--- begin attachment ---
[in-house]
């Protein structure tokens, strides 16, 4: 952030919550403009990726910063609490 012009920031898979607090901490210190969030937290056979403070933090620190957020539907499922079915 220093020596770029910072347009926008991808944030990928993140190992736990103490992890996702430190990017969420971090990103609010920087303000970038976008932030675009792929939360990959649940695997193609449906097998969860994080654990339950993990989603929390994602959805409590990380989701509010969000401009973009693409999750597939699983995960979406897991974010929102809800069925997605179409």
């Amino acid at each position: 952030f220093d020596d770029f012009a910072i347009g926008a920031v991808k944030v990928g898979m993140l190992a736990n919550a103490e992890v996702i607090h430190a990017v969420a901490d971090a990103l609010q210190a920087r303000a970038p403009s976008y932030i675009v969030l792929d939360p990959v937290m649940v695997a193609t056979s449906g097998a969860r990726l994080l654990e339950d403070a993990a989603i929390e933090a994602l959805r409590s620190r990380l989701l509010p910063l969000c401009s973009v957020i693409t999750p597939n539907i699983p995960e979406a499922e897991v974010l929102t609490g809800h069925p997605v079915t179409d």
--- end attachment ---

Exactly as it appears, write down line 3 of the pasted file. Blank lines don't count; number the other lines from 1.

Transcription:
């Amino acid at each position: 952030f220093d020596d770029f012009a910072i347009g926008a920031v991808k944030v990928g898979m993140l190992a736990n919550a103490e992890v996702i607090h430190a990017v969420a901490d971090a990103l609010q210190a920087r303000a970038p403009s976008y932030i675009v969030l792929d939360p990959v937290m649940v695997a193609t056979s449906g097998a969860r990726l994080l654990e339950d403070a993990a989603i929390e933090a994602l959805r409590s620190r990380l989701l509010p910063l969000c401009s973009v957020i693409t999750p597939n539907i699983p995960e979406a499922e897991v974010l929102t609490g809800h069925p997605v079915t179409d």